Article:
Diabesity Challenge Tip: Stress Less, Stay Healthy

Filed Under: Diabetes, Weight Loss, Blood Sugar

Have you ever wondered why some people exposed to an office of sniffling, sneezing coworkers diabesity challenge tip: stress lessnever get sick, while others seem to succumb to every passing virus? Are they blessed with good luck or good genes, or is there something about their approach to life that makes them immune to things that lay others low?

Well, the answer may lie in a somewhat obscure medical field called psychoneuroimmunology (PNI) that examines the links among emotional state, immune function, and health. PNI researchers study the ways we respond to stress and how these reactions make us more—or less—resistant to illness.

Scientists have discovered that the people rated the happiest and calmest are only a third as likely to catch colds as those rated the least happy and calm. Other research found that newly married couples whose communication style involved sarcasm and insults contracted more respiratory infections than those with more positive ways of communicating.

In addition to negatively impacting immune function, stress is associated with increased levels of cortisol and other stress hormones that have detrimental effects on the brain, immune, and cardiovascular systems, and are even linked to weight gain.

One of the most enjoyable ways to lower your stress level is to cultivate your sense of humor. Researchers at Loma Linda University have conducted a number of studies showing that laughter lowers cortisol levels.

It’s true what they say: Laughter is the best medicine. In addition to reducing stress, it increases circulation, reduces muscular tension, and just plain feels good. It’s impossible to experience genuine humor and feel angry, depressed, or anxious at the same time.

The mere act of smiling also has benefits. You can actually change your mood by changing your body language. Smiling on the outside sends a message to your brain, which releases endorphins, substances that relieve pain and give a sense of pleasure, peace, and well-being. So spice up your life with funny videos, books, and people who make you laugh—and practice “smile therapy” on a daily basis.

And, given that it is Valentine’s Day, I’d like to tell you about a genuinely heartwarming technique for reducing stress and enhancing well-being. Researchers from the Institute of HeartMath taught study volunteers this simple technique called “Heart Lock-In,” then asked them to practice it for four weeks.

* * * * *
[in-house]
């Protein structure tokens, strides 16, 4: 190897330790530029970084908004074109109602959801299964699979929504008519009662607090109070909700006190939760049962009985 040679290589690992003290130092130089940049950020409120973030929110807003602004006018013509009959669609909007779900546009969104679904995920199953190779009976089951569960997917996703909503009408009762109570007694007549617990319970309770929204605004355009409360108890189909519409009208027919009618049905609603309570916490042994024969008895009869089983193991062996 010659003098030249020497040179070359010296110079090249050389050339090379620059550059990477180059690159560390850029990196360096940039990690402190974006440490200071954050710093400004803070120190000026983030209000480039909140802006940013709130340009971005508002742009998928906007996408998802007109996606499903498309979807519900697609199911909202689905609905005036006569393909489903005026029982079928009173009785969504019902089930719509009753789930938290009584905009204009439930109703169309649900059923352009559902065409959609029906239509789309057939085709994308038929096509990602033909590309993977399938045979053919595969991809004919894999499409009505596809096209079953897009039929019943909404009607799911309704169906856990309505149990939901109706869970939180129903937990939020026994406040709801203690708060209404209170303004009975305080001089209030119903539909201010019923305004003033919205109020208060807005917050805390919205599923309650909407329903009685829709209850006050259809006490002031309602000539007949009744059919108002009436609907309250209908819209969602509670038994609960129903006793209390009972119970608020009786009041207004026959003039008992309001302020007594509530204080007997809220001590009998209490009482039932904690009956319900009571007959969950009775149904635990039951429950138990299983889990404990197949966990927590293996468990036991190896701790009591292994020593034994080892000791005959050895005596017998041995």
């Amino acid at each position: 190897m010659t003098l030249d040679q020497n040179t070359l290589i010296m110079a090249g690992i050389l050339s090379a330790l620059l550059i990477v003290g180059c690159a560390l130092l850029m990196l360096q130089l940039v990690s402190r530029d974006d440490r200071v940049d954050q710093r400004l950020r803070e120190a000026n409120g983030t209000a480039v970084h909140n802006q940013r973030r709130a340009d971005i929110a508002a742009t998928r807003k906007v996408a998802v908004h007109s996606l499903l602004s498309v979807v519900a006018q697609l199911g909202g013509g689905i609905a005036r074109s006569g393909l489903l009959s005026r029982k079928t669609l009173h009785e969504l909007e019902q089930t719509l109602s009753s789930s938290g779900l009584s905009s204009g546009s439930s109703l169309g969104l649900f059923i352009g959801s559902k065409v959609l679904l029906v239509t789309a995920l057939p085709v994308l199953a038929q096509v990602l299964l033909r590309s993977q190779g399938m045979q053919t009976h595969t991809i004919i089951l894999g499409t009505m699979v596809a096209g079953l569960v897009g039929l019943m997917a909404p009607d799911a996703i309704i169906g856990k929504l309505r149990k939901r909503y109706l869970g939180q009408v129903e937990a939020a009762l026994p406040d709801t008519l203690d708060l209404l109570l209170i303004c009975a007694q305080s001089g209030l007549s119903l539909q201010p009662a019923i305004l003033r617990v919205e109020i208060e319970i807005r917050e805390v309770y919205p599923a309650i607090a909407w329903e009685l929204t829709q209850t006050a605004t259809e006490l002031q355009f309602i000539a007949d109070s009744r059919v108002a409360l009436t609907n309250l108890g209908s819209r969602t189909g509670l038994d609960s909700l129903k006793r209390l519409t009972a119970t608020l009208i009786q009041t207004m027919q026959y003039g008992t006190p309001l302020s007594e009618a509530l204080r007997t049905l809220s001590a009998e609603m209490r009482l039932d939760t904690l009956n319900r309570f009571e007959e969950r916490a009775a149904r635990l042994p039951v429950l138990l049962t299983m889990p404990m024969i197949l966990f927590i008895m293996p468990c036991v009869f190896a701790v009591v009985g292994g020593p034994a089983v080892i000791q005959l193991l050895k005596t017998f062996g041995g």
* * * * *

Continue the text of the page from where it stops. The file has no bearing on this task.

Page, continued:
At the study’s conclusion, participant’s cortisol levels fell by 23 percent and their DHEA levels increased by 100 percent. They also experienced a significant increase in feelings of caring, vigor, and “warm-heartedness” and a decrease in guilt, hostility, and anxiety.

To do the “Heart Lock-In”, sit or lie in a comfortable position with your eyes closed. Shift your attention to your heart, and imagine that you are actually breathing slowly through your heart. Do this for 10 to 15 seconds. Next, recall someone for whom you feel great love and “lock” that feeling in your heart. As the feeling becomes stronger, imagine it spreading throughout your body or to others in your life. Try to keep your focus on the area around your heart for 10 to 15 minutes. If your mind wanders, bring your attention gently back to the area around your heart.

Stress is an unavoidable fact of life, but how we respond to it is completely within our control. Look for opportunities to laugh, and take time to tune out life’s demands and turn inward. These simple yet powerful techniques will increase your energy, reduce your desire to eat emotionally, and give you greater resilience in the face of stress.

I hope this information helps you as you continue your weight loss journey. Have another great week and keep up with the program…it works!

DISCLAIMER: The content of DrWhitaker.com is offered on an informational basis only, and is not intended to be a substitute for professional medical advice, diagnosis, or treatment. Always seek the guidance of a qualified health provider before making any adjustment to a medication or treatment you are currently using, and/or starting any new medication or treatment. All recommendations are "generally informational" and not specifically applicable to any individual's medical problems, concerns and/or needs.

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